I spent a lot of time at the Media Research Center booth, chatting with the guys there. Kevin Eder, who goes by the Twitter handle @keder, is a prolific Tweeter, as are most of the MRC personnel. It was fun to be able to get to know them all a little better. The work that the MRC does exposing old media bias is unsurpassed and indispensable to the conservative movement. They are yeomen in our ranks.

As I was standing talking to Kevin and his fiancee, Molly Barackman, Kevin suddenly inhaled sharply and said, “Look behind you.” I swiveled and there was RNC Chairman Michael Steele, so close I could have reached out and touched him. He had just walked into the door behind me and was already surrounded by autograph seekers. CPAC is that kind of place.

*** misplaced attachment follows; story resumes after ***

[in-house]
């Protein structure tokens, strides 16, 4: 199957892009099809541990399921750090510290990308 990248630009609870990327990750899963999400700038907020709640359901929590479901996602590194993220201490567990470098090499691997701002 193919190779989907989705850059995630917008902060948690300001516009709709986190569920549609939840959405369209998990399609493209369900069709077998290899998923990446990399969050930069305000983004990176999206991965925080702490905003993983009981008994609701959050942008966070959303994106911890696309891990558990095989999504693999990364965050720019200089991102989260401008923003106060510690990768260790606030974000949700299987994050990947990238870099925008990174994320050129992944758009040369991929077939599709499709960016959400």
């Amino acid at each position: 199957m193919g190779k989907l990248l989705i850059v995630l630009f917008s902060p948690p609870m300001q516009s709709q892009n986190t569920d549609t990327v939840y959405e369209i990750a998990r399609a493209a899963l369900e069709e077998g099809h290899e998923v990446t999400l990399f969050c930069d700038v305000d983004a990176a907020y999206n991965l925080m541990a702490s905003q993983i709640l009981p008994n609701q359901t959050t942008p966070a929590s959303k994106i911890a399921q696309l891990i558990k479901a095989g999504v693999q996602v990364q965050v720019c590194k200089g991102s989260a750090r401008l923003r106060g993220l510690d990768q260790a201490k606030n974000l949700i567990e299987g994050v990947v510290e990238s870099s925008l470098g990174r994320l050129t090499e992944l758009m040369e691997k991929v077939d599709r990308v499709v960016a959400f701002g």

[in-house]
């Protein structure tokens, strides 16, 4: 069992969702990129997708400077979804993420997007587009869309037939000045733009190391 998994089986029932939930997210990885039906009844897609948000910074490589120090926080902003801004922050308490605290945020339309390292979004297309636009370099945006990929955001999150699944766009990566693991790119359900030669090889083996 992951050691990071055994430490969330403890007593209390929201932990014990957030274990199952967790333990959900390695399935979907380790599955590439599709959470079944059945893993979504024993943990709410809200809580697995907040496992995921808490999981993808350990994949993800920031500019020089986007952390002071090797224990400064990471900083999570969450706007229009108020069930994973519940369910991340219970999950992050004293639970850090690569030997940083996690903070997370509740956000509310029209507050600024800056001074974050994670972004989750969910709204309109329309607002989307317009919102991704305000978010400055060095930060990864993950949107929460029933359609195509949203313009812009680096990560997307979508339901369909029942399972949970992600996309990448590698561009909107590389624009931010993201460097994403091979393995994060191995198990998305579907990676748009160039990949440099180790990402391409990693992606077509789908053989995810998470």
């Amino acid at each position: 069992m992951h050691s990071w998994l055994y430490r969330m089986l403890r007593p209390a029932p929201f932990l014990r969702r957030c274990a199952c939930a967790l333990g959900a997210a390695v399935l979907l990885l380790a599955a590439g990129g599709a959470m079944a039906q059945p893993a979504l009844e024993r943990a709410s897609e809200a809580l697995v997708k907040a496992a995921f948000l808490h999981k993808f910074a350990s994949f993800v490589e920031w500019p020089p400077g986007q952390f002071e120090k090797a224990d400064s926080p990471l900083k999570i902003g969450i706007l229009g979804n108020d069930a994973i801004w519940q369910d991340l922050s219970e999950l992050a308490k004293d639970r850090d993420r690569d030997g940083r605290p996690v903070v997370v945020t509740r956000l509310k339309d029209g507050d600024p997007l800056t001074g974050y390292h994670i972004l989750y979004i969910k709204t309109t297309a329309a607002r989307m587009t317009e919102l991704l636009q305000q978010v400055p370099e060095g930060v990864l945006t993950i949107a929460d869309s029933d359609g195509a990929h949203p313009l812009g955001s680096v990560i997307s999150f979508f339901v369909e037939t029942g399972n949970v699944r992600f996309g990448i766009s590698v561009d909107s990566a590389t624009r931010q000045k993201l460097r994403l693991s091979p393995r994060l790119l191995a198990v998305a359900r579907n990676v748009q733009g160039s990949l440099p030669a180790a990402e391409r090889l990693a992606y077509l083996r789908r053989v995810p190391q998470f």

I closed today out by attending the launch of Students for Prosperity, a new endeavor that the Americans for Prosperity grassroots organization is attempting to implement in college/university campuses across the country. I talked a good bit to their Communications Director, Amy Payne, whom I first got to know last summer during the Patients United bus tour, when it stopped in Kokomo. I also was able to chat with AFP President Tim Phillips for a while; I found out both of us got our start in the political movement because of Ronald Reagan. The reach of one good man has had a ripple effect that continues to this moment.

Much, MUCH more I could have written about today. This will have to do. Bedtime is long past and tomorrow waits. Saturday, traditionally, is the biggest day of all at CPAC.